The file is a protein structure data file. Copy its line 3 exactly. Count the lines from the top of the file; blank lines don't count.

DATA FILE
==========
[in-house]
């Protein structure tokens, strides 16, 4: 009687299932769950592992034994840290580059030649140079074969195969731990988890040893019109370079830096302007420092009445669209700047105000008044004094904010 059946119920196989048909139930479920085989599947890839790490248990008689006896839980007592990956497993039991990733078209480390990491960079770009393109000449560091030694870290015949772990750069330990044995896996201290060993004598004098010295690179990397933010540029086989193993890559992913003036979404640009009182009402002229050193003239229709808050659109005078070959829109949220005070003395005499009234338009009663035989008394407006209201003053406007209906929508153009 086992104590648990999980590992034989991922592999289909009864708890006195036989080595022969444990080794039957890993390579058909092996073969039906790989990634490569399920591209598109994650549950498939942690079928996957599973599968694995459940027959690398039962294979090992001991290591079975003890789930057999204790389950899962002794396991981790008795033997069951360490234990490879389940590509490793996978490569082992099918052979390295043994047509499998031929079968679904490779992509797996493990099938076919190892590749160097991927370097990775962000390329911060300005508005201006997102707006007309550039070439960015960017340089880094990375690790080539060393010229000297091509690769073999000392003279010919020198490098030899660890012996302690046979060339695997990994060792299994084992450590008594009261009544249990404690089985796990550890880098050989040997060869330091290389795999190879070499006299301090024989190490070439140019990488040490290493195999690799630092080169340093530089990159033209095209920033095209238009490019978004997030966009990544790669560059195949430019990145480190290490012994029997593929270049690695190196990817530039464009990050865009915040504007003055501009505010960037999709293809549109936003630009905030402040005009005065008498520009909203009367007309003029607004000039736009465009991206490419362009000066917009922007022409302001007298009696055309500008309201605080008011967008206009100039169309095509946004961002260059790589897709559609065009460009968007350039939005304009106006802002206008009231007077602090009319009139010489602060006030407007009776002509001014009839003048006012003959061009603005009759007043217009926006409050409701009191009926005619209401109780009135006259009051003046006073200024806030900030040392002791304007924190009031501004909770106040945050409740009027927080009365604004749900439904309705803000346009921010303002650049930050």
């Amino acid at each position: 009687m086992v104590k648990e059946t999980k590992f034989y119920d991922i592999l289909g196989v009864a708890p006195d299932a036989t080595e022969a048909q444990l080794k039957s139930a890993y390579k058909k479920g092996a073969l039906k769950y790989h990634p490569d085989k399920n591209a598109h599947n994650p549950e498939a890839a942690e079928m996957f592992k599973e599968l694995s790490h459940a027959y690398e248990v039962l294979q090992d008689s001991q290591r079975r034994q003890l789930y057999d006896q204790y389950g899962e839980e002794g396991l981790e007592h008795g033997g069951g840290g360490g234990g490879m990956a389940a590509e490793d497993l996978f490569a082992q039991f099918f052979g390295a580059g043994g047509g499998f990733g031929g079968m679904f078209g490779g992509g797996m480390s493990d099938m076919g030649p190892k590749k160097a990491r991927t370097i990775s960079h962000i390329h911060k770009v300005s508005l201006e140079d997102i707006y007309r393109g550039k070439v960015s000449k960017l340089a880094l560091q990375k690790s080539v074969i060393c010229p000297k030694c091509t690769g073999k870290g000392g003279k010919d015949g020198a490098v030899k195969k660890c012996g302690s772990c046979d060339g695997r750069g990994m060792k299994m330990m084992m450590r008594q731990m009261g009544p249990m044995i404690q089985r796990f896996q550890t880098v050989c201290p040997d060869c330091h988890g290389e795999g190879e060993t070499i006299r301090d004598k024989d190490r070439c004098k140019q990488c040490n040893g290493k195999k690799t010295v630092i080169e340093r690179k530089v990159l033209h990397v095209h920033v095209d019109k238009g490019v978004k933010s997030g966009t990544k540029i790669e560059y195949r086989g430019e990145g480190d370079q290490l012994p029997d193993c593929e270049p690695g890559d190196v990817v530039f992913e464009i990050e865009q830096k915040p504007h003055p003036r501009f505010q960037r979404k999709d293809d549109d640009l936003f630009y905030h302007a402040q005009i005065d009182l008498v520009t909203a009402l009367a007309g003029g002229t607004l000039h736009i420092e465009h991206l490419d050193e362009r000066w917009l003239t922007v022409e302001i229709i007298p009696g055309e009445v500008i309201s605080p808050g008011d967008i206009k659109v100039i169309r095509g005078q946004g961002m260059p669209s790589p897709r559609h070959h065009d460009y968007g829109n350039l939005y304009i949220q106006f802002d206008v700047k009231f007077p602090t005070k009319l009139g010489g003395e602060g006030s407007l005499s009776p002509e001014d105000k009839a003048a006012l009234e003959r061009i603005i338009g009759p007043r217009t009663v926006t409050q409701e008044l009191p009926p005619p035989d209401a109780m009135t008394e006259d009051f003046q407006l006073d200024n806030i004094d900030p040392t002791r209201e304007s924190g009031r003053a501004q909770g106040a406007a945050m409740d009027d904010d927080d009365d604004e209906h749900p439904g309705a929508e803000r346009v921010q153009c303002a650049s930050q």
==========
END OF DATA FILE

């Amino acid at each position: 009687m086992v104590k648990e059946t999980k590992f034989y119920d991922i592999l289909g196989v009864a708890p006195d299932a036989t080595e022969a048909q444990l080794k039957s139930a890993y390579k058909k479920g092996a073969l039906k769950y790989h990634p490569d085989k399920n591209a598109h599947n994650p549950e498939a890839a942690e079928m996957f592992k599973e599968l694995s790490h459940a027959y690398e248990v039962l294979q090992d008689s001991q290591r079975r034994q003890l789930y057999d006896q204790y389950g899962e839980e002794g396991l981790e007592h008795g033997g069951g840290g360490g234990g490879m990956a389940a590509e490793d497993l996978f490569a082992q039991f099918f052979g390295a580059g043994g047509g499998f990733g031929g079968m679904f078209g490779g992509g797996m480390s493990d099938m076919g030649p190892k590749k160097a990491r991927t370097i990775s960079h962000i390329h911060k770009v300005s508005l201006e140079d997102i707006y007309r393109g550039k070439v960015s000449k960017l340089a880094l560091q990375k690790s080539v074969i060393c010229p000297k030694c091509t690769g073999k870290g000392g003279k010919d015949g020198a490098v030899k195969k660890c012996g302690s772990c046979d060339g695997r750069g990994m060792k299994m330990m084992m450590r008594q731990m009261g009544p249990m044995i404690q089985r796990f896996q550890t880098v050989c201290p040997d060869c330091h988890g290389e795999g190879e060993t070499i006299r301090d004598k024989d190490r070439c004098k140019q990488c040490n040893g290493k195999k690799t010295v630092i080169e340093r690179k530089v990159l033209h990397v095209h920033v095209d019109k238009g490019v978004k933010s997030g966009t990544k540029i790669e560059y195949r086989g430019e990145g480190d370079q290490l012994p029997d193993c593929e270049p690695g890559d190196v990817v530039f992913e464009i990050e865009q830096k915040p504007h003055p003036r501009f505010q960037r979404k999709d293809d549109d640009l936003f630009y905030h302007a402040q005009i005065d009182l008498v520009t909203a009402l009367a007309g003029g002229t607004l000039h736009i420092e465009h991206l490419d050193e362009r000066w917009l003239t922007v022409e302001i229709i007298p009696g055309e009445v500008i309201s605080p808050g008011d967008i206009k659109v100039i169309r095509g005078q946004g961002m260059p669209s790589p897709r559609h070959h065009d460009y968007g829109n350039l939005y304009i949220q106006f802002d206008v700047k009231f007077p602090t005070k009319l009139g010489g003395e602060g006030s407007l005499s009776p002509e001014d105000k009839a003048a006012l009234e003959r061009i603005i338009g009759p007043r217009t009663v926006t409050q409701e008044l009191p009926p005619p035989d209401a109780m009135t008394e006259d009051f003046q407006l006073d200024n806030i004094d900030p040392t002791r209201e304007s924190g009031r003053a501004q909770g106040a406007a945050m409740d009027d904010d927080d009365d604004e209906h749900p439904g309705a929508e803000r346009v921010q153009c303002a650049s930050q």